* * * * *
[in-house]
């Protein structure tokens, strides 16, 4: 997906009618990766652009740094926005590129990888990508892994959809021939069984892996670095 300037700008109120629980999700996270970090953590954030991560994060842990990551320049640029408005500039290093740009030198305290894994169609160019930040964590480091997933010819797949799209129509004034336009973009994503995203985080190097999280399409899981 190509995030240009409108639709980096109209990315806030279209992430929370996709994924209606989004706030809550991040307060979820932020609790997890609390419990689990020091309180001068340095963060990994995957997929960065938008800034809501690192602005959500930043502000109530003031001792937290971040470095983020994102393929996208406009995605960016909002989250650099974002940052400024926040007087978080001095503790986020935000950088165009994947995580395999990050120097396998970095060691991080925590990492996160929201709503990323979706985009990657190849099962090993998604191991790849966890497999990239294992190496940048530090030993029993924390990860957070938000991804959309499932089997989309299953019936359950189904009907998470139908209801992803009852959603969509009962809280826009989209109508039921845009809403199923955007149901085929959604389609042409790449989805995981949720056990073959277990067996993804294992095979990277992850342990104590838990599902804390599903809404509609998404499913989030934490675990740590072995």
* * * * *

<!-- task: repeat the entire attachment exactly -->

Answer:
[in-house]
């Protein structure tokens, strides 16, 4: 997906009618990766652009740094926005590129990888990508892994959809021939069984892996670095 300037700008109120629980999700996270970090953590954030991560994060842990990551320049640029408005500039290093740009030198305290894994169609160019930040964590480091997933010819797949799209129509004034336009973009994503995203985080190097999280399409899981 190509995030240009409108639709980096109209990315806030279209992430929370996709994924209606989004706030809550991040307060979820932020609790997890609390419990689990020091309180001068340095963060990994995957997929960065938008800034809501690192602005959500930043502000109530003031001792937290971040470095983020994102393929996208406009995605960016909002989250650099974002940052400024926040007087978080001095503790986020935000950088165009994947995580395999990050120097396998970095060691991080925590990492996160929201709503990323979706985009990657190849099962090993998604191991790849966890497999990239294992190496940048530090030993029993924390990860957070938000991804959309499932089997989309299953019936359950189904009907998470139908209801992803009852959603969509009962809280826009989209109508039921845009809403199923955007149901085929959604389609042409790449989805995981949720056990073959277990067996993804294992095979990277992850342990104590838990599902804390599903809404509609998404499913989030934490675990740590072995």